Event includes seasonal socializing/commiseration and very possibly eggnog, Gühwein, or a similarly wintry beverage. Heating and conviviality will be provided free of charge.
Another show jam-packed with dead ladies of the impressive kind, this time a quadruple double whammy: three dead ladies, two languages, two Florians, two electronic music inventresses and two Derbyshires.
So shimmy into your sequins or dress down and dirty to celebrate ethnographer Mary Kingsley – who explored Africa in full Victorian mourning dress and criticized missionaries – Bebe Barron – who literally cut and pasted hours of tape to compose the soundtrack for Forbidden Planet – and Delia Derbyshire – “the unsung heroine of British electronic music”.
All presented by your beloved hosts, Katy Derbyshire (no relation) and Florian Duijsens, plus special guest stars Susan Stone (NPR, WWD) and Florian Sievers (Spex, Groove).
And we’ll wind up the evening in time-honoured Dead Ladies Show style with a spot of socializing over special futuristic cocktails. Or perhaps a Victorian-style beverage? All will be revealed.
€4 on the door, or free entry for anyone appearing in full Victorian mourning dress.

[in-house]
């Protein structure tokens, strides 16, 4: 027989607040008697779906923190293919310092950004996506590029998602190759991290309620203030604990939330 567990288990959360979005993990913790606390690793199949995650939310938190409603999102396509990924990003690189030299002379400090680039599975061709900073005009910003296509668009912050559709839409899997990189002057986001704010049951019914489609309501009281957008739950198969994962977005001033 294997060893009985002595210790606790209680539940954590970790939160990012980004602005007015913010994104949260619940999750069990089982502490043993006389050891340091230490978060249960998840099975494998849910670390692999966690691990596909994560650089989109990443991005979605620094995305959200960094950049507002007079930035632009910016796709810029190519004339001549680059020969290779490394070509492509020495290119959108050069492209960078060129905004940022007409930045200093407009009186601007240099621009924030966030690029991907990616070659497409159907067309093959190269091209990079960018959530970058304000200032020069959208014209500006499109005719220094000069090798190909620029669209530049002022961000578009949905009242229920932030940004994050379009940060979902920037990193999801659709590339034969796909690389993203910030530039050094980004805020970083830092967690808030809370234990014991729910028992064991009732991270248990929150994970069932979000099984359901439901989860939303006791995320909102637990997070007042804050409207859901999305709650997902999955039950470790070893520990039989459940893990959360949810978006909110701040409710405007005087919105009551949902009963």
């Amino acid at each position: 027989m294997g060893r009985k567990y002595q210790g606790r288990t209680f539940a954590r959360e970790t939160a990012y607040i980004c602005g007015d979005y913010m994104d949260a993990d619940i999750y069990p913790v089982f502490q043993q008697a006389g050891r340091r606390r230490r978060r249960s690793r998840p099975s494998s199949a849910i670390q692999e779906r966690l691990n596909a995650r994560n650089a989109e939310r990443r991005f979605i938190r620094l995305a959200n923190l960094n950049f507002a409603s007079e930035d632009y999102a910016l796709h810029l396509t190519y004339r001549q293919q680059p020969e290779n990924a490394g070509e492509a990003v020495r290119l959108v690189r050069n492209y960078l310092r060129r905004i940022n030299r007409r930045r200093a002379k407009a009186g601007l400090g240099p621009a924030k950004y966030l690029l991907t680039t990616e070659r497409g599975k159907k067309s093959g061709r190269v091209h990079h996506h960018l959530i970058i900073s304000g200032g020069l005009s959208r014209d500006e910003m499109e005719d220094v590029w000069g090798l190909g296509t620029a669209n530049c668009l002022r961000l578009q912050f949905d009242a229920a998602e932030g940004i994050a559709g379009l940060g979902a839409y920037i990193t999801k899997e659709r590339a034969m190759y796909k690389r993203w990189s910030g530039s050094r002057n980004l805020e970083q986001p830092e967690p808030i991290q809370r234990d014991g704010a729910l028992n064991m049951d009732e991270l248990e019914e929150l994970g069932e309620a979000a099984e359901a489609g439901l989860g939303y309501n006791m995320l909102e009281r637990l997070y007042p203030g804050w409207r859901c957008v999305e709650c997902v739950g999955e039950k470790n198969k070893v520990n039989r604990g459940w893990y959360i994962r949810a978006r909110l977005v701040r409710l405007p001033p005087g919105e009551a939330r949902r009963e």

The second Dead Ladies Show once again explores the collision of feminism and fabulousness, glamor and genius. Get dressed up in your finest of finery, or come as you are, Berlin-style, ready to learn about three more ladies who were amazing in their lifetimes.
This Dead Ladies Show celebrates Chicago-born silent film actress Dagmar Godowsky, her fellow Chicagoan (albeit “from the other side of the tracks”), pioneering R&B star LaVern Baker, and the Viennese salonnière Alma Mahler-Werfel. Though long departed from the world’s stage, these artists have never stopped inspiring this evening’s hosts, Katy Derbyshire (translator extraordinaire), Florian Duijsens (SAND, Asymptote), and their guests Luisa Zielinski (Paris Review, Asymptote) and Julya Rabinowich (author of Splithead and other novels).
After a night of short bilingual readings and presentations, we’ll mingle and listen to forgotten tunes and drink to deceased dames. The cover charge is 4 Euro, and there will be a signature Chicago-style cocktail on offer.
The Dead Ladies Show not only presents a fabulous excuse to dress up in faux-fox furs and other early 20th-century accoutrements, it is the first in a series of very Berlin events exploring the collision of feminism and fabulousness, glamor and genius.
This inaugural Dead Ladies Show celebrates Irmgard Keun, Dorothy Parker, and Pola Negri. Though long departed from the world’s stage, these artists have never stopped inspiring this evening’s hosts, Katy Derbyshire (translator extraordinaire), Florian Duijsens (SAND, Asymptote), and Daniela Dröscher (author of the novel Pola).
After a night of short bilingual readings and presentations, DJ Johnny Stardust will pay tribute to other spirited jazz, blues, and country women of yore, so be sure to wear your dancing shoes. The cover charge is €4, and there will be a signature ‘Dead Lady’ cocktail in Dorothy Parker’s honor.